Python Programming Snippets

Uninstall Python Package from OS X

I have been using Python 3 on my OS X provided by the installation package from Python.org for some time, and recently I have decided to switch to Python installation from Homebrew for easier management.

In order to uninstall the Python from package, you must remove the files and symbolic links to them.

WARNING: This commands will remove all Python versions installed with packages. Python provided from the system will not be affected.

sudo rm -rf /Library/Frameworks/Python.framework
cd /usr/local/bin
ls -l . | grep '../Library/Frameworks/Python.framework' | awk '{print $9}' | xargs sudo rm

You should also remember to remove the application folder, where x.y is the version number of your installation (ie. 2.7 or 3.4).

sudo rm -rf "/Applications/Python x.y"
Linux Python Programming Snippets

Quick Guide to D-Bus with Python

Recent weeks, I dealt with D-Bus for my Google Summer of Code project. I was trying to control system services, and systemd has a D-Bus interface. In the beginning, D-Bus seemed a little confusing for me, but I believe I understand it now. In this post I will try to explain it in simple terms and an example.

D-Bus is a interprocess communication tool. It delivers messages to applications. The most confusing thing for me was that taxonomy of D-Bus having several terms such as bus names, objects, paths, methods, signals, properties, interfaces, proxies… But when you learn their meanings, the bigger picture gets more clear.

  • Bus names are applications. They often have well known names in a format similar to namespaces in Java (e.g “com.onurguzel.MyIntergalacticApplication”).
  • Objects are synonymous to the objects in programming languages, and paths are the object instances.
  • Methods are functions that is run on the object, and signals are the broadcasts from the object. Properties are the constants or variables in the object.
  • Interfaces are the types of the object. Thus, some object may support several interfaces. Their format is the same as bus names, but they should not be mixed with each other.
  • Proxies are higher level objects. When a method is invoked on the proxy, it is converted to D-Bus method call message, sent, and reply message is returned. They offer easier operation with D-Bus then manually creating messages, sending them and waiting for a reply.

Since all major Linux distributions use NetworkManager for network connections, I preferred to create this tutorial with it.

import dbus

bus = dbus.SystemBus()

# Warning: Bus names and interfaces are different terms.
# Just because they contain same format or even same data
# does not mean they are the same thing.
# I used these variables to denote the diffrance where bus names and
# interfaces are used.
NM_BUSNAME = 'org.freedesktop.NetworkManager'
NM_IFACE = 'org.freedesktop.NetworkManager'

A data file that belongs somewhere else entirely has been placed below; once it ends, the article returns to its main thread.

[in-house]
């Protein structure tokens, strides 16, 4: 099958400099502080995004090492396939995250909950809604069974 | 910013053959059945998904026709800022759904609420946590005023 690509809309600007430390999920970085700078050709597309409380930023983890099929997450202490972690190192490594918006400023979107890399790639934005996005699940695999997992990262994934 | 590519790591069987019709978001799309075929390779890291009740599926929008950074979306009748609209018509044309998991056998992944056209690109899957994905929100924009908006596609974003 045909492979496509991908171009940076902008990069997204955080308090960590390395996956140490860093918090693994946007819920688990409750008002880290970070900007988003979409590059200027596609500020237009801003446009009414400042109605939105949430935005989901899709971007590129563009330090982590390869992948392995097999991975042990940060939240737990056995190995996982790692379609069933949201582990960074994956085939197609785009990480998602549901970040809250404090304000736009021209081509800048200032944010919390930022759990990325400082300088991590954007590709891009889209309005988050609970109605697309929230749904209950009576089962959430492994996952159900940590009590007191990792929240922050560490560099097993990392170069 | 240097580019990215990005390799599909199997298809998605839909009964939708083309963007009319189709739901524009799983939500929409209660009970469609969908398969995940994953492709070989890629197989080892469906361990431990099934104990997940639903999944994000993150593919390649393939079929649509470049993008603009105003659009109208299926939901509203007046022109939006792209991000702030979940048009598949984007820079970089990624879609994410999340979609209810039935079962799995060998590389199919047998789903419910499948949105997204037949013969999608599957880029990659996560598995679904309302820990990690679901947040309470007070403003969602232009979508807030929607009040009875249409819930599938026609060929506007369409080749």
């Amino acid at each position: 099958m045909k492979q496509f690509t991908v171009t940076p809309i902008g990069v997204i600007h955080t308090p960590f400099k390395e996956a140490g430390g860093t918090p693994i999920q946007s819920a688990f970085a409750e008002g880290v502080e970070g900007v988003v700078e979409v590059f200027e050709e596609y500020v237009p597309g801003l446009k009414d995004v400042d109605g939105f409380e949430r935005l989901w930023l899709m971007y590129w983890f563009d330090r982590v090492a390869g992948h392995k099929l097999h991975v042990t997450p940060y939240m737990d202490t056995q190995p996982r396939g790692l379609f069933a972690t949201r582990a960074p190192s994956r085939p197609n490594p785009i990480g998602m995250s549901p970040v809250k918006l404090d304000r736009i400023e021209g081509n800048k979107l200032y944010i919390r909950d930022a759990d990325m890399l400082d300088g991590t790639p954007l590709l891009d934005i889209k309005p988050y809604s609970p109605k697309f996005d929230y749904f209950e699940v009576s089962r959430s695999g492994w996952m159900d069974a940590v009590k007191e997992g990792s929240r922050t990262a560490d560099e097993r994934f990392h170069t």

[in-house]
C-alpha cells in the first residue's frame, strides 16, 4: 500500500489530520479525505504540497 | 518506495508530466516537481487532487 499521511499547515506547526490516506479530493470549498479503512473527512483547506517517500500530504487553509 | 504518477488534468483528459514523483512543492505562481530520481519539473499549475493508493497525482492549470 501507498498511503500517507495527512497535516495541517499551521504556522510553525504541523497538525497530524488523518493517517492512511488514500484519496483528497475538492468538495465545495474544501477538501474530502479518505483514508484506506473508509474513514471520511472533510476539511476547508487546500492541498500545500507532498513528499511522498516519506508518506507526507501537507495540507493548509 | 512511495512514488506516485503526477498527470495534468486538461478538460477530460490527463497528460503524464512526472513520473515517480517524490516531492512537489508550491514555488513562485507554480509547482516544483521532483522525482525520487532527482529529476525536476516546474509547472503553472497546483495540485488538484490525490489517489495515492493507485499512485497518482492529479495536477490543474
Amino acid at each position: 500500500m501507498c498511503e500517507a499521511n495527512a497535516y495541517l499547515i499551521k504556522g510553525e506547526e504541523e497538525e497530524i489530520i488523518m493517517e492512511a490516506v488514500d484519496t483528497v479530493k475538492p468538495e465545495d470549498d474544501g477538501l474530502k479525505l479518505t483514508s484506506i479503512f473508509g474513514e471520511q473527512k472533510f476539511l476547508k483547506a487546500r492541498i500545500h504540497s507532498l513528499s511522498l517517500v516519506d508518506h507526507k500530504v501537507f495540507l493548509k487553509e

# Create Python object from /org/freedesktop/NetworkManager instance
# in org.freedesktop.NetworkManager application.
nm = bus.get_object(NM_BUSNAME, '/org/freedesktop/NetworkManager')

# Get list of active connections from the properties
# "Get" method is in "org.freedesktop.DBus.Properties" interface
# It takes the interface name which has the property and name of
# the property as arguments.

connections = nm.Get(NM_BUSNAME, 'ActiveConnections',

# While invoking a method on the object, dbus_interface keyword
# argument is provided to specify which interface has the method.

# Now, lets disconnect. This time we are using the NetworkManager
# interface: "org.freedesktop.NetworkManager"
for path in connections:
    nm.DeactivateConnection(path, dbus_interface=NM_IFACE)

If you have questions about this tutorial, you can ask in the comments section below. For more information about D-Bus, my references:

Linux Python Programming Web Programming

How to Run Flask Applications with Nginx Using Gunicorn

We have recently bought a VPS for İTÜ24, the online newsletter of Istanbul Technical University. The server is running on Ubuntu Server 12.04 operating system. Due to limited memory resources and performance concerns, we preferred to setup nginx as web server.

Our server will serve several web pages and applications developed in various programming languages, such as PHP, Python, Ruby (on Rails). Currently, we have one Python application, which is using Flask framework.

How we run Flask application with nginx, step by step…

Python Programming Snippets

WikiLeaks Cablegate Count v2

Since the official WikiLeaks page has changed, the previous script needs to be updated. Here it is:

import urllib, piksemel, re

wleaks = int(re.search(r"(d+) / [0-9,]+", piksemel.parseString(urllib.urlopen("http://www.wikileaks.ch/cablegate.html").read()).getTag("body").getTag("div").getTag("div").getTag("a").nextTag().getTag("p").toString()).groups()[0])

Please remember to install piksemel module.


Show forecast using Yahoo! Weather

Note: This snippet uses piksemel module to parse XML files. If you don’t have it, read this article to install it.

First of all, you need the WOEID (Where on Earth Identification) of the city. In order to learn it, go to http://weather.yahoo.com and search for the city. You’ll find the WOEID at the end of the url of the page.

# for Istanbul, TR
woeid = 2344116

Use this id in Yahoo! Weather API url, for w parameter.

weatherUri = "http://weather.yahooapis.com/forecastrss?w=%d" % woeid

If you want the results to be in metric units, add u=c parameter into your query.

weatherUri = "http://weather.yahooapis.com/forecastrss?w=%d&u=c" % woeid

Using urllib, fetch the XML file:

import urllib

xml = urllib.urlopen(weatherUri).read()

We can parse this XML easily using piksemel:

import piksemel

temp = piksemel.parseString(xml).getTag('channel').getTag('item').getTag('yweather:condition').getAttribute('temp')

You can also view XML file and look for other resources such as: humidity, visibility, wind, etc.